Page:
The answer is cat fleas, believe it or not. This domestic flea species, being as common as it is, shows up in canines all the time.
Dogs are far from the only animal to get infected by cat fleas, by the way. As many as 50 other animal species can play host to cat fleas as well. Some of them include mongoose, fox, opossum, and even rats.
You’re probably wondering, why are they called cat fleas if they’ll jump on any host that’s available? Dog fleas aren’t much more discerning, actually.
A tiny flea has no way of identifying which animal it chooses for a home. All it cares about is that its host is alive, healthy, warm, and has fur or hair to burrow deep into.
That’s it. If the closest animal that meets those qualifications happens to be a rat, then so be it. Dog fleas and especially cat fleas don’t care.
If your canine companion has a case of dog fleas and those fleas mature, lay eggs, and the eggs grow, those new fleas need blood. So let’s say you happen to have a cat and dog under the same roof.
Should the dog fleas find your cat and need a fresh host, they’ll happily nosh on your cat. You can also reverse that situation, so if your kitty has cat fleas and your dog makes a good host, the fleas will spread to your pup.
How do the fleas go from one animal to another? Do they jump? They can, but it’s not necessarily always so labor-intensive for the flea.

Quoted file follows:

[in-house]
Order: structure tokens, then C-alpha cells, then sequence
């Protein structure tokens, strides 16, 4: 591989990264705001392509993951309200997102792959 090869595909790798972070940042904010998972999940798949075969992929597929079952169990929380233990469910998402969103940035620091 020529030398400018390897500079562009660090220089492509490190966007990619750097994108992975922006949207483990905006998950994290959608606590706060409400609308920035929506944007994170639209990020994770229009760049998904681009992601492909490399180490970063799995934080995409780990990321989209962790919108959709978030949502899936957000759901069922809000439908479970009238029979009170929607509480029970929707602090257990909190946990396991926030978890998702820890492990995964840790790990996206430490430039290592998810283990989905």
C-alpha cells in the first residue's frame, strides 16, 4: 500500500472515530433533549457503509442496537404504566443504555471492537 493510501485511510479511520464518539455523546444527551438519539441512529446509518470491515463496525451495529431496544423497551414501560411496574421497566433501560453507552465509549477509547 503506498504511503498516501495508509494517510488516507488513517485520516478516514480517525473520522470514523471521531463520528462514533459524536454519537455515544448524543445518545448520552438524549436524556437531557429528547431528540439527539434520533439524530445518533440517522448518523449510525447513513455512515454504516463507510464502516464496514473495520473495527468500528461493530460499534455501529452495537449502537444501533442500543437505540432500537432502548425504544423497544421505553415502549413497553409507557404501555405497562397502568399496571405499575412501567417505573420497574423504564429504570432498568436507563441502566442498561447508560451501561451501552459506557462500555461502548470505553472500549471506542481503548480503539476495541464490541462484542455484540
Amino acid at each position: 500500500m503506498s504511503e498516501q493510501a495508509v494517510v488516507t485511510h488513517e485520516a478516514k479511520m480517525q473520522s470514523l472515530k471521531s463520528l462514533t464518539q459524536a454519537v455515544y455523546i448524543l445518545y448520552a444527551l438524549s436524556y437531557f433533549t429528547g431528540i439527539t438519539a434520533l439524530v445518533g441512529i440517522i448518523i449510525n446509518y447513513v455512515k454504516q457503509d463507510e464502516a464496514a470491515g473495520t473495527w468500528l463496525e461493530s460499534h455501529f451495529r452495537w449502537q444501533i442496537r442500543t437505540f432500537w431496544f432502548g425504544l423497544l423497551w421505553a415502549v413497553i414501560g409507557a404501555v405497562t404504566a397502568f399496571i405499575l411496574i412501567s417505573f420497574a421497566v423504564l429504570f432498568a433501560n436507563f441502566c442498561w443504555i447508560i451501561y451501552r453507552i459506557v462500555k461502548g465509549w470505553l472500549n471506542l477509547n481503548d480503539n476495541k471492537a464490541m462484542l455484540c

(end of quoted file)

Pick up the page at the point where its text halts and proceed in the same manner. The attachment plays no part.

Remember, not all fleas stay on your pet. If they’ve been shaken off, the fleas can live around your house. They’ll hang out on carpeting, on your pet’s bed, and even in the gaps between your hardwood flooring.
Then it’s just about waiting until the right moment when a host is close by and the flea has found its new home.
Can I Get Fleas from My Pet?
This has been some eye-opening information for certain. You hate knowing that your dog can spread fleas to your cat and vice-versa, but what about you? Surely, given that you’re human, you’re free and clear, correct?
Ah, if only it was that simple, but it isn’t. Both dog fleas and cat fleas will select a human host if that’s what’s easiest for them. After all, blood is blood, and you have plenty of it, even more than your pets.
The fleas can get shaken off your dog or cat then jump onto your feet or ankles. You can also get infected by doing something as basic as cleaning up your pet’s bed if fleas are living there.
If the fleas have gotten into your carpeting or flooring, sitting on the floor or walking across it might be all it takes.
Fleas won’t hesitate to bite you and suck your blood. Most bites will occur on your feet and ankles, which are most accessible to the flea, but not exclusively.
The infected area will be swollen, red, and itchy after the bite occurs, typically 30 minutes afterward. The weal the flea leaves behind is lump-like.
It might not stay a weal in all cases, becoming a wound or blister. If you scratch the weal, you encourage its transformation into a wound. You’re also prone to secondary infection at that point.
In serious cases, such as with a flea or insect allergy, you could have symptoms like chest pain, nausea, dizziness, swollen tongue and/or lips, and breathing troubles. You should seek medical attention immediately if you experience those symptoms, as they could be life-threatening.
Even if you don’t have an allergic reaction, you still don’t want to ignore flea bites. Fleas are known disease carriers, and they could spread flea tapeworm, tungiasis, typhus, bartonellosis, and even the plague or Yersinia pestis. In other words, you don’t want fleas around you or your pets!
How Do You Know if Your Pet Has Fleas?